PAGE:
Hedge Funds

Clients Revolt as Traders Get Rich

By | Updated May 19, 2017 7:05 AM UTC

They were the new Masters of the Universe. By the mid-2000s, hedge-fund managers had pushed aside the old-money bankers by making outsized investments and reaping lavish compensation. They got their name from the practice of hedging, by betting on falling as well as rising prices, something most money managers can’t do. These larger-than-life characters splashed fortunes on ritzy homes, artwork and political campaigns and even spawned a TV series. While some made a killing with well-timed bets, they all raked in fat fees as more savers signed up for the mystique of these “alternative” investments. Then it all went wrong. As the field grew more crowded, many funds struggled to make money, just as near-zero interest rates helped send global stocks on a tear. Investors began to revolt. Now the $3 trillion hedge-fund industry is demonized by critics — ranging from legendary investor Warren Buffett to college students —  who claim their hefty fees are a ripoff.

The Situation

Investors are bailing out of hedge funds or leaning on them to reduce fees. In 2016, more money flowed out than went in for the first time since the financial crisis, with investors yanking $70 billion, or about 2.5 percent of assets. Pension funds in U.S. states including Illinois, New York, Kentucky and Rhode Island have eliminated or reduced their holdings. They followed the biggest one, the California fund known as Calpers, which began to divest in 2014 after concluding hedge funds were too expensive and complex. University endowments, foundations and insurers jumped on the bandwagon, causing more hedge funds to close up shop. Veteran manager Richard Perry, whose fund returned an average of 15 percent a year for decades, threw in the towel, saying his style of investing no longer worked. Eric Mindich, a former trading whiz at Goldman Sachs Group Inc., shuttered his fund, too. In the eight years ending in 2016, hedge funds, on average, produced roughly a quarter of the annual returns on stocks and lagged a broad index of bonds. Some blamed middling performance on low interest rates, computer-driven markets or government regulation. Others got snared in insider-trading scandals. The election of U.S. President Donald Trump lifted returns in the months after he took office and put former hedge-fund managers in powerful roles, including Treasury Secretary Steven Mnuchin.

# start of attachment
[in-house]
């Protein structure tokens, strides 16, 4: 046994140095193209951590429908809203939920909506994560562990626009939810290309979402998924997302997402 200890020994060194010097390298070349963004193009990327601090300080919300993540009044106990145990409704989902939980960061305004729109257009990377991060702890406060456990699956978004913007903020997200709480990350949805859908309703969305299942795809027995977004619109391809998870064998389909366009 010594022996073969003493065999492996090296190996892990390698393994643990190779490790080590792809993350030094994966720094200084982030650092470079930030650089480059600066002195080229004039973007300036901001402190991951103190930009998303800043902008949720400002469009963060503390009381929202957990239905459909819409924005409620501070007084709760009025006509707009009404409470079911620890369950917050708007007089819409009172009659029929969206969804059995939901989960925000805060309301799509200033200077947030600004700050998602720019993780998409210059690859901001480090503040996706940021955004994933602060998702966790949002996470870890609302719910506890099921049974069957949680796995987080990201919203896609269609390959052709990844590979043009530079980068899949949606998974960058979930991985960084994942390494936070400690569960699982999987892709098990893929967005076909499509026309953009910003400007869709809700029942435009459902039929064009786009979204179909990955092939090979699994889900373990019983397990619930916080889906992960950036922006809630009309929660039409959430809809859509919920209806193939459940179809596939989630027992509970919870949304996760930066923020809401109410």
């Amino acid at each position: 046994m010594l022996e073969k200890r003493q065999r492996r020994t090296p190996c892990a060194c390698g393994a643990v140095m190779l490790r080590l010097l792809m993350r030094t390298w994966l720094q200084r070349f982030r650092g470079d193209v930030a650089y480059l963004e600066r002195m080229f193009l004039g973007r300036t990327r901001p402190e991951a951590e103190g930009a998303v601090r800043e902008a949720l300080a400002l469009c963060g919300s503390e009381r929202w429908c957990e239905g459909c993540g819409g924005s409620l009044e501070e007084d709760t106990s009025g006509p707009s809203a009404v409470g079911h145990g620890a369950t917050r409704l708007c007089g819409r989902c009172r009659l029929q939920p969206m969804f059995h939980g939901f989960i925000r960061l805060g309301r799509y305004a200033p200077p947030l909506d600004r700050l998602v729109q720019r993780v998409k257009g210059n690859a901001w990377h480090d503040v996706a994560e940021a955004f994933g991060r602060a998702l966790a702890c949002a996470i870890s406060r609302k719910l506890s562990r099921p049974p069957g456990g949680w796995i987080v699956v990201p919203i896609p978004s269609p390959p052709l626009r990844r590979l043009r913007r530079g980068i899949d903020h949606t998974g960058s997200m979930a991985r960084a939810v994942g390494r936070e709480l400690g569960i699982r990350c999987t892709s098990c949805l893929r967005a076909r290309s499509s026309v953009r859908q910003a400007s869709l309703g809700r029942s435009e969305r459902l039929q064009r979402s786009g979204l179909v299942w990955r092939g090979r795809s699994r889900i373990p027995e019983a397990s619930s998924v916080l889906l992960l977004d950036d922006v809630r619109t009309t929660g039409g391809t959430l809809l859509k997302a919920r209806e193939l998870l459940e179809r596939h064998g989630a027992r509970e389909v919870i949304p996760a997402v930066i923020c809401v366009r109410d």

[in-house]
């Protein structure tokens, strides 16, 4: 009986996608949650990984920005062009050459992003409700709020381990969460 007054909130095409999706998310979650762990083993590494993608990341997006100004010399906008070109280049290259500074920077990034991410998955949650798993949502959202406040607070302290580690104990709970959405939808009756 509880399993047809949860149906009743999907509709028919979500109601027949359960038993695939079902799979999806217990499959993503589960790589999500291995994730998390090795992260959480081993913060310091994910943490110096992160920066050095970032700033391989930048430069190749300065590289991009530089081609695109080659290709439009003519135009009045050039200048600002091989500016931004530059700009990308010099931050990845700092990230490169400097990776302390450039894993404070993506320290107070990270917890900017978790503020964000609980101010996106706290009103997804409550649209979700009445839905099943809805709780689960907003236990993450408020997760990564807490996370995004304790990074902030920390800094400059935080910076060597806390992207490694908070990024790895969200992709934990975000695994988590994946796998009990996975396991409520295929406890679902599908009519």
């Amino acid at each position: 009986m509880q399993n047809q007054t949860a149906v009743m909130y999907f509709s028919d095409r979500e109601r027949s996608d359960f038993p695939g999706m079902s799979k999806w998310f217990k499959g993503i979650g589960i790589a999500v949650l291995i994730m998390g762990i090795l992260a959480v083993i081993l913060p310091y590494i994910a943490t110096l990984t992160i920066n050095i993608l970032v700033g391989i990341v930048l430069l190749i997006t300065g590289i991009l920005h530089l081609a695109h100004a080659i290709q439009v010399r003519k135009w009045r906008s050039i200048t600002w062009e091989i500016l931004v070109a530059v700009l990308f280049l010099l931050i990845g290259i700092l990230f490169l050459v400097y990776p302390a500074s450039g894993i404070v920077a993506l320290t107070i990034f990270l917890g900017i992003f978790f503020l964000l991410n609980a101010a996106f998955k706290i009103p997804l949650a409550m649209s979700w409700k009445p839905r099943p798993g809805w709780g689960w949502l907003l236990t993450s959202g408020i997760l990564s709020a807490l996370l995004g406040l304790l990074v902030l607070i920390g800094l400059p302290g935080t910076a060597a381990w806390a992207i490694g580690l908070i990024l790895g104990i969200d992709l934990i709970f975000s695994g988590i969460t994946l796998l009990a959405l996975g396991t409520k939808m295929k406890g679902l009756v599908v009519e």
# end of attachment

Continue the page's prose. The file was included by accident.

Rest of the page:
The Background

Some people say John Maynard Keynes was the first hedge-fund manager, making bets on currencies, commodities and stocks in the 1920s and 1930s. Alfred Winslow Jones, who opened his fund in 1949, is considered the first long-short stock manager. Even so, as recently as the 1990s, the public rarely encountered hedge funds, which were primarily investments for the super-rich. Then George Soros broke the Bank of England in 1992 by forcing a devaluation of the pound and John Meriwether nearly started a banking crisis in 1998 after his Long-Term Capital Management lost $4 billion. Hedge funds hit the mainstream in the early 2000s, when institutions began piling in, hoping to preserve capital during market disruptions like the bursting of the technology bubble. The typical fee structure is known as “two-and-twenty” — the fund keeps 20 percent of any profits, plus a 2 percent management fee (more than double the average mutual fund). As hedge funds got larger, managers with mediocre returns routinely earned more from “the two” than they did from investment gains. A product called the “fund of funds” was created so that a bundle of hedge funds could be sold to smaller institutions and a slice of wealthy people known as the mass affluent. These funds usually charge another layer of fees.  

Source: Bloomberg

The Argument

Many large institutions, such as Florida’s pension fund, say hedge funds play an important role in diversifying portfolios, since they can reduce volatility and protect against downturns. Hedge funds aim for “absolute return” by trying to deliver “alpha,” or returns that don’t come from the market as a whole. The blowback over performance has been colored by a broader debate about active versus passive management, since low-cost funds that track major stock indexes outperform most human-driven strategies. Buffett has attacked the way hedge funds charge investors, since they typically collect management fees even when performance is poor. “The huge money is in selling people the idea that you can do something magical for them,” he said in May. Most everyone agrees that the number of funds will shrink and fees will drop. One bright spot: Hedge funds using quantitative models, where buying and selling decisions are made by computers, are still attracting money.    

The Reference Shelf

  • The Showtime drama “Billions” glorifies hedge funds
  • Katherine Burton's 2007 book “Hedge Hunters” explored the investing styles of the industry's pioneers. 
  • Fund manager Ted Seides wrote about why he lost his bet with Buffett, and why odds are that history won't repeat. 
  • When Richard Perry walked away from his hedge fund, Bloomberg wrote about his hopes for vindication
  • Warren Buffett stung hedge funds again in his 2017 letter to shareholders

First published March 3, 2017

To contact the writer of this QuickTake:
Katherine Burton in New York at kburton@bloomberg.net

To contact the editor responsible for this QuickTake:
Leah Harrison at lharrison@bloomberg.net